Re: edit user guide

Quentin Christensen

Just to throw my own 2c in here on some of the raised points:

- I agree, and I would say it is our official NV Access policy that the User Guide is primarily for NVDA features (and thus generally only lists NVDA shortcut keys).  As noted, there are some instances where referencing the general Windows keystroke helps in explaining how NVDA works in that situation.  The one instance (aside from braille key mappings) where alt+tab is mentioned in the User Guide is a good example of this in Section 5.2, Navigating with the System Focus: "The most common way of navigating around Windows with NVDA is to simply move the system focus using standard Windows keyboard commands, such as pressing tab and shift+tab to move forward and back between controls, pressing alt to get to the menu bar and then using the arrows to navigate menus, and using alt+tab to move between running applications. As you do this, NVDA will report information about the object with focus, such as its name, type, value, state, description, keyboard shortcut and positional information. When Visual Highlight is enabled, the location of the current system focus is also exposed visually."  Similarly, in the Excel section of the User Guide, we mention the Excel shortcut key of shift+f2, as NVDA overrides the default behaviour of that keystroke to display an accessible interface for editing cell notes.

- When looking for the shortcut keys for Excel (or any other specific program), you should first look to either the user guide, manual or training for that program, or in the case of Office programs like Excel, NV Access also have training material.

A web search for "microsoft excel shortcut keys" or similar, readily finds Microsofts own documentation here:

While the point that it can be difficult to know whether there is a program keystroke or an NVDA keystroke to do something, NV Access' philosophy is that where a program (or Windows) provides an accessible way to do something, we generally won't interfere with that or provide a different way, so I would first check, does Excel have a keystroke to get to the last occupied cell in a column of data?  To use Pranav's example from earlier in the thread.  Certainly CONTROL+ARROWS are useful in many situations - to jump to the start and end of data in Excel, to move by word or paragraph in Word, and so on.  But if we mentioned every possible useful keyboard shortcut, it would make the user guide extremely long, probably regularly out of date as such third party keystrokes changed, and a nightmare for translators.  I used to have a document of "500 Microsoft Word keyboard shortcuts".  I wouldn't like to see all of those included in the User Guide!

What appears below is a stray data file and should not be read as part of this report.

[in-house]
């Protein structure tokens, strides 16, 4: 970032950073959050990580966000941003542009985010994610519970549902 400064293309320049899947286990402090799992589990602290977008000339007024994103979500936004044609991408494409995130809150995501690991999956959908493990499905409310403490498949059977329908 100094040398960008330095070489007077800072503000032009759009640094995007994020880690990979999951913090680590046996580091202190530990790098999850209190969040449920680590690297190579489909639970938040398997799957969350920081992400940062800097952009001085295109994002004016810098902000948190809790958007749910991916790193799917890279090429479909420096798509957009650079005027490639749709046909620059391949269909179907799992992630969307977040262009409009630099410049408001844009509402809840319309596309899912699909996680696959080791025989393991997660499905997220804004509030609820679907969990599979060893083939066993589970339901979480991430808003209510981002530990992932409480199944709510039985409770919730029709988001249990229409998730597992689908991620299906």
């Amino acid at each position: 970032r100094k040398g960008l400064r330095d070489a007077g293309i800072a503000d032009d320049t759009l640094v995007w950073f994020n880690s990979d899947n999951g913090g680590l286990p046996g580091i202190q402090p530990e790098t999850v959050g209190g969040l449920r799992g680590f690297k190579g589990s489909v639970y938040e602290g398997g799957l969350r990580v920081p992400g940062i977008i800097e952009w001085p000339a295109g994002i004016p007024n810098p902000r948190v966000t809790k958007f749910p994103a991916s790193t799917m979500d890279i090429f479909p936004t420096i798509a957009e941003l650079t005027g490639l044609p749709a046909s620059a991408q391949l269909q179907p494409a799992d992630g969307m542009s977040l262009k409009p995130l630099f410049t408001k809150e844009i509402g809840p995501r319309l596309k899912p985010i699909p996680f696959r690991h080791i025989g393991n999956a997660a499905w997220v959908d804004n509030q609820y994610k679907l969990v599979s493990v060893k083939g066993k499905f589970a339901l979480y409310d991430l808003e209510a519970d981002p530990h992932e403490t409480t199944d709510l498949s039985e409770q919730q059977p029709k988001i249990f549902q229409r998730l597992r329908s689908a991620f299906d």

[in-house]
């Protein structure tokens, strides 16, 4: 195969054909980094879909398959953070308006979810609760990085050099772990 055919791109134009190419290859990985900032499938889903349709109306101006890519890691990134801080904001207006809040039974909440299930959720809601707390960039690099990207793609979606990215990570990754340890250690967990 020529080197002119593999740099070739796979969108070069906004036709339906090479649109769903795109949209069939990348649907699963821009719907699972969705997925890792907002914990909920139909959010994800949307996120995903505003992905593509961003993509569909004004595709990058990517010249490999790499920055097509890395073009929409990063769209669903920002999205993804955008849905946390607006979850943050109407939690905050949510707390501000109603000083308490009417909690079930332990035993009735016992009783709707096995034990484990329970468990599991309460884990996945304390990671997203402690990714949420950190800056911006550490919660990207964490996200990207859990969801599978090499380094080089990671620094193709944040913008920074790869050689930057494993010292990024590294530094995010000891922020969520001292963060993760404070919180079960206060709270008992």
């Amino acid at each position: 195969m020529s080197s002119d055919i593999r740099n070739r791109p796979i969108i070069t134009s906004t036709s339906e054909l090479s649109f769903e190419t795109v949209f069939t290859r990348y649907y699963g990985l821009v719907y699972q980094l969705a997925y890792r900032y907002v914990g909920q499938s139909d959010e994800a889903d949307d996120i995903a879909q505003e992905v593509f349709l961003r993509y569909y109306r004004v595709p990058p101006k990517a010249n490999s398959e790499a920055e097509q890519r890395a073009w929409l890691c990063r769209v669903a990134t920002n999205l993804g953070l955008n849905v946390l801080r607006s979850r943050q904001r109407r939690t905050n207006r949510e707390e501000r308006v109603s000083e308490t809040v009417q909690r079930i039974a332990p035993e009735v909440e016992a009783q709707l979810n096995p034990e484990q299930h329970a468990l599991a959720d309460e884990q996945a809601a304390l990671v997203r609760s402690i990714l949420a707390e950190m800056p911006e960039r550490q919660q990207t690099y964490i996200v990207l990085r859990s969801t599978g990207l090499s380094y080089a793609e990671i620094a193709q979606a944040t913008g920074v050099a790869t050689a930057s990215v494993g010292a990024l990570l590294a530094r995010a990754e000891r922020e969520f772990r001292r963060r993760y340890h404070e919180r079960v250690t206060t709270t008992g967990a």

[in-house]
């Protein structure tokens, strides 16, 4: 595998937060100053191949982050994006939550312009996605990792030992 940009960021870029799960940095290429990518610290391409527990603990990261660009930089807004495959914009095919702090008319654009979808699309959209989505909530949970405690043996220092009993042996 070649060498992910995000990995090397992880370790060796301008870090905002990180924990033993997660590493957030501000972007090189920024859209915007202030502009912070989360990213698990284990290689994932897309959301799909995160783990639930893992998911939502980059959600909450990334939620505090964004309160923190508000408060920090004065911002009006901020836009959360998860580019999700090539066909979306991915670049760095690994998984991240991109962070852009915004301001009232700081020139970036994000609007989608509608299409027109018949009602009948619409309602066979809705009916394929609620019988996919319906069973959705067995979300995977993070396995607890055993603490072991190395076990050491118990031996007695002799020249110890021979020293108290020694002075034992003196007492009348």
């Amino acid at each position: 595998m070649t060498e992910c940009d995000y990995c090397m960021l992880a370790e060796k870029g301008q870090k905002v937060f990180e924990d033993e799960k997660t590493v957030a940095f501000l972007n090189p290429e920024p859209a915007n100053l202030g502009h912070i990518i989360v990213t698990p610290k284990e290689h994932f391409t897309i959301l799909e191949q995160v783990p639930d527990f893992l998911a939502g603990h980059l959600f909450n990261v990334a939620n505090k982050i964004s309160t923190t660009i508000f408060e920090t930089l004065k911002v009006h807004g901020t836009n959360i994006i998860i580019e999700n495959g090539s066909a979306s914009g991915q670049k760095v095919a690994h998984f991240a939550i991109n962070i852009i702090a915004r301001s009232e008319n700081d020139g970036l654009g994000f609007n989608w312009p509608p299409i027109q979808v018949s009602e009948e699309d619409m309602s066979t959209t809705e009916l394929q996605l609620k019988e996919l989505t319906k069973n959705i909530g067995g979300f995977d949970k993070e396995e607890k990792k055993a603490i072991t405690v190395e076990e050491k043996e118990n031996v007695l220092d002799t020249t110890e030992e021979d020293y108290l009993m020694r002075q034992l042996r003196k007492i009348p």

Should you have knowledge of Windows before using NVDA?  It's certainly not mandatory, but it depends on how you are learning to use Windows / NVDA.  The User Guide is not designed as a training manual, that is why we wrote the Basic Training for NVDA module.  It doesn't assume prior knowledge of Windows and walks you through from the basics.  The User Guide really is designed as a reference ONLY to NVDA itself.


On Thu, Apr 8, 2021 at 9:48 AM Brian Vogel <britechguy@...> wrote:
On Wed, Apr 7, 2021 at 07:07 PM, Luke Davis wrote:
Worse, as I understand it, sometimes Jaws, et al have created their own versions of Windows shortcut commands, which just muddies the waters.
Even though this is not a JAWS group, I'm giving myself a personal dispensation to say this:  The "virtual ribbon" is the worst possible crutch ever foist upon those who are screen reader users.

You need to know how to use the ecosystem as it exists, period, end of sentence.  And when the UI changes, you change.  The fact that we have people whining about the ribbon interface in 2021 makes me want to scream.  It's here to stay, it's just a menu with a slightly different access method, and you (the generic you) had darned well ought to know how to use it without any need for something to make it behave differently than it already does, because it's 100% accessible.

I also hate when people remap Windows keyboard shortcuts except in the rarest of circumstances.  I have seen far too many who've done this forget that they have done this, and what they've done it for, placed in front of a stock Windows system with their screen reader of choice and be unable to do lots of basic things because they have no idea of the native keyboard shortcuts.

Brian - Windows 10 Pro, 64-Bit, Version 20H2, Build 19042  

Always remember others may hate you but those who hate you don't win unless you hate them.  And then you destroy yourself.

       ~ Richard M. Nixon


Quentin Christensen
Training and Support Manager

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